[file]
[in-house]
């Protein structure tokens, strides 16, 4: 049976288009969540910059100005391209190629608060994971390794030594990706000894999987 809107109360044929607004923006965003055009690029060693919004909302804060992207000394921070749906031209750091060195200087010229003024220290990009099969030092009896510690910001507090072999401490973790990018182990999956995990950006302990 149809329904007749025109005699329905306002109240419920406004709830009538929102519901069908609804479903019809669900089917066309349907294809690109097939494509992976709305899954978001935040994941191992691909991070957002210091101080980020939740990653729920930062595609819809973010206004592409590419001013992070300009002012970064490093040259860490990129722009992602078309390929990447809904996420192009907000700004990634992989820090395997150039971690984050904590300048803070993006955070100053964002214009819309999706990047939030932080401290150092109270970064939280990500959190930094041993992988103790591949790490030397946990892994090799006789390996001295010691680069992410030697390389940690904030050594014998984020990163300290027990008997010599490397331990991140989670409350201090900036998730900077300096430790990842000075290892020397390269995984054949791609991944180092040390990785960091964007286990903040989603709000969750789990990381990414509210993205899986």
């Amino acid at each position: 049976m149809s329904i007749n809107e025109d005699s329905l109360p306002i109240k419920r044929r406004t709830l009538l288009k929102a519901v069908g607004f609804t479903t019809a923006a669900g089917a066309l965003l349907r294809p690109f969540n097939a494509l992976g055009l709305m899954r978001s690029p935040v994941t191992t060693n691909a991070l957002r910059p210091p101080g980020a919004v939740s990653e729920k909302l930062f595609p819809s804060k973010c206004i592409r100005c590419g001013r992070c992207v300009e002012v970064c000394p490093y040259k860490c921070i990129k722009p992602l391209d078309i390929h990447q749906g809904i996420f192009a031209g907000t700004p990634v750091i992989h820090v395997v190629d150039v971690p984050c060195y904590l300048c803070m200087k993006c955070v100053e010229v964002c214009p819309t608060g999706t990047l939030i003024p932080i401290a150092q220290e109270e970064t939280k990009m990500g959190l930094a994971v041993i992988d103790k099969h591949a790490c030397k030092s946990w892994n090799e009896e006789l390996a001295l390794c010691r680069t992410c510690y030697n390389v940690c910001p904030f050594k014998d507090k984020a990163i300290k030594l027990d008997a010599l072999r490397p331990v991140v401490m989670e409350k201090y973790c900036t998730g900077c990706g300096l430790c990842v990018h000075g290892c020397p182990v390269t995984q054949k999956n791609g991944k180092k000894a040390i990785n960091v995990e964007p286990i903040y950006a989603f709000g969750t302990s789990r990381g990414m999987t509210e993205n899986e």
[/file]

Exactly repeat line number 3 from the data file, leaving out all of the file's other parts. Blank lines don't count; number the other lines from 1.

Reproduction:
């Amino acid at each position: 049976m149809s329904i007749n809107e025109d005699s329905l109360p306002i109240k419920r044929r406004t709830l009538l288009k929102a519901v069908g607004f609804t479903t019809a923006a669900g089917a066309l965003l349907r294809p690109f969540n097939a494509l992976g055009l709305m899954r978001s690029p935040v994941t191992t060693n691909a991070l957002r910059p210091p101080g980020a919004v939740s990653e729920k909302l930062f595609p819809s804060k973010c206004i592409r100005c590419g001013r992070c992207v300009e002012v970064c000394p490093y040259k860490c921070i990129k722009p992602l391209d078309i390929h990447q749906g809904i996420f192009a031209g907000t700004p990634v750091i992989h820090v395997v190629d150039v971690p984050c060195y904590l300048c803070m200087k993006c955070v100053e010229v964002c214009p819309t608060g999706t990047l939030i003024p932080i401290a150092q220290e109270e970064t939280k990009m990500g959190l930094a994971v041993i992988d103790k099969h591949a790490c030397k030092s946990w892994n090799e009896e006789l390996a001295l390794c010691r680069t992410c510690y030697n390389v940690c910001p904030f050594k014998d507090k984020a990163i300290k030594l027990d008997a010599l072999r490397p331990v991140v401490m989670e409350k201090y973790c900036t998730g900077c990706g300096l430790c990842v990018h000075g290892c020397p182990v390269t995984q054949k999956n791609g991944k180092k000894a040390i990785n960091v995990e964007p286990i903040y950006a989603f709000g969750t302990s789990r990381g990414m999987t509210e993205n899986e």